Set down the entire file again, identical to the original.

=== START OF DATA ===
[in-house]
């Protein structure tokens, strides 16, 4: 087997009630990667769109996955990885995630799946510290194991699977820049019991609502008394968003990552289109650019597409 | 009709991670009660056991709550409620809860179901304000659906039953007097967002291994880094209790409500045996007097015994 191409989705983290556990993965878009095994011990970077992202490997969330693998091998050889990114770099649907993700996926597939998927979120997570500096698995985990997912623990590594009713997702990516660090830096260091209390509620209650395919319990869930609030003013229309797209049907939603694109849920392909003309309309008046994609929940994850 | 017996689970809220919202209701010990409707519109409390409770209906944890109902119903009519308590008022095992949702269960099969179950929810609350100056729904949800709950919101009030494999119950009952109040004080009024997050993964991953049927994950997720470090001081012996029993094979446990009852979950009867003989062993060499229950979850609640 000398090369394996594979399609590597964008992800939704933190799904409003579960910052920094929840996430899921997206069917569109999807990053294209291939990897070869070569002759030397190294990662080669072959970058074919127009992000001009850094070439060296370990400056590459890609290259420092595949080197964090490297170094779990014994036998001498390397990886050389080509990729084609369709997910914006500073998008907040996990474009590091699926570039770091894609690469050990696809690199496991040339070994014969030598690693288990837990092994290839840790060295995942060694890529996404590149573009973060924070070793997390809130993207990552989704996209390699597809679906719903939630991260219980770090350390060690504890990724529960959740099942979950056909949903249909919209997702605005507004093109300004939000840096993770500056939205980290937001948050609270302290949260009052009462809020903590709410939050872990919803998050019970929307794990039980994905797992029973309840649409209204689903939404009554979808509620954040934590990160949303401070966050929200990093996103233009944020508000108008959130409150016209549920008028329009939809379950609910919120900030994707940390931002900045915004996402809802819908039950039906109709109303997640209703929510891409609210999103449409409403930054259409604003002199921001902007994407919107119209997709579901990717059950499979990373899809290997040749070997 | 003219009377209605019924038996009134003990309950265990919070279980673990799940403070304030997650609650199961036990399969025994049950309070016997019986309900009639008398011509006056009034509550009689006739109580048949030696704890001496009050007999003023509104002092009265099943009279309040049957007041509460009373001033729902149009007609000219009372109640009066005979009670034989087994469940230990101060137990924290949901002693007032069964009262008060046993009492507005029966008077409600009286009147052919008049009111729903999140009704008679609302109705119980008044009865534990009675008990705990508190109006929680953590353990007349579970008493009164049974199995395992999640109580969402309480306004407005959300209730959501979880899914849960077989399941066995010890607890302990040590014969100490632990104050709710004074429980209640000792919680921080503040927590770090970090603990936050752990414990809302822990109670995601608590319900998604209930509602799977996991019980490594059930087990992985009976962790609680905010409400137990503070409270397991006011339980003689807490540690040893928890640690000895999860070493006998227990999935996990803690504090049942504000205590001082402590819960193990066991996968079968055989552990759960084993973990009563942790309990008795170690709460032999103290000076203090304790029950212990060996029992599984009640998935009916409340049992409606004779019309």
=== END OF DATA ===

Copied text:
[in-house]
């Protein structure tokens, strides 16, 4: 087997009630990667769109996955990885995630799946510290194991699977820049019991609502008394968003990552289109650019597409 | 009709991670009660056991709550409620809860179901304000659906039953007097967002291994880094209790409500045996007097015994 191409989705983290556990993965878009095994011990970077992202490997969330693998091998050889990114770099649907993700996926597939998927979120997570500096698995985990997912623990590594009713997702990516660090830096260091209390509620209650395919319990869930609030003013229309797209049907939603694109849920392909003309309309008046994609929940994850 | 017996689970809220919202209701010990409707519109409390409770209906944890109902119903009519308590008022095992949702269960099969179950929810609350100056729904949800709950919101009030494999119950009952109040004080009024997050993964991953049927994950997720470090001081012996029993094979446990009852979950009867003989062993060499229950979850609640 000398090369394996594979399609590597964008992800939704933190799904409003579960910052920094929840996430899921997206069917569109999807990053294209291939990897070869070569002759030397190294990662080669072959970058074919127009992000001009850094070439060296370990400056590459890609290259420092595949080197964090490297170094779990014994036998001498390397990886050389080509990729084609369709997910914006500073998008907040996990474009590091699926570039770091894609690469050990696809690199496991040339070994014969030598690693288990837990092994290839840790060295995942060694890529996404590149573009973060924070070793997390809130993207990552989704996209390699597809679906719903939630991260219980770090350390060690504890990724529960959740099942979950056909949903249909919209997702605005507004093109300004939000840096993770500056939205980290937001948050609270302290949260009052009462809020903590709410939050872990919803998050019970929307794990039980994905797992029973309840649409209204689903939404009554979808509620954040934590990160949303401070966050929200990093996103233009944020508000108008959130409150016209549920008028329009939809379950609910919120900030994707940390931002900045915004996402809802819908039950039906109709109303997640209703929510891409609210999103449409409403930054259409604003002199921001902007994407919107119209997709579901990717059950499979990373899809290997040749070997 | 003219009377209605019924038996009134003990309950265990919070279980673990799940403070304030997650609650199961036990399969025994049950309070016997019986309900009639008398011509006056009034509550009689006739109580048949030696704890001496009050007999003023509104002092009265099943009279309040049957007041509460009373001033729902149009007609000219009372109640009066005979009670034989087994469940230990101060137990924290949901002693007032069964009262008060046993009492507005029966008077409600009286009147052919008049009111729903999140009704008679609302109705119980008044009865534990009675008990705990508190109006929680953590353990007349579970008493009164049974199995395992999640109580969402309480306004407005959300209730959501979880899914849960077989399941066995010890607890302990040590014969100490632990104050709710004074429980209640000792919680921080503040927590770090970090603990936050752990414990809302822990109670995601608590319900998604209930509602799977996991019980490594059930087990992985009976962790609680905010409400137990503070409270397991006011339980003689807490540690040893928890640690000895999860070493006998227990999935996990803690504090049942504000205590001082402590819960193990066991996968079968055989552990759960084993973990009563942790309990008795170690709460032999103290000076203090304790029950212990060996029992599984009640998935009916409340049992409606004779019309």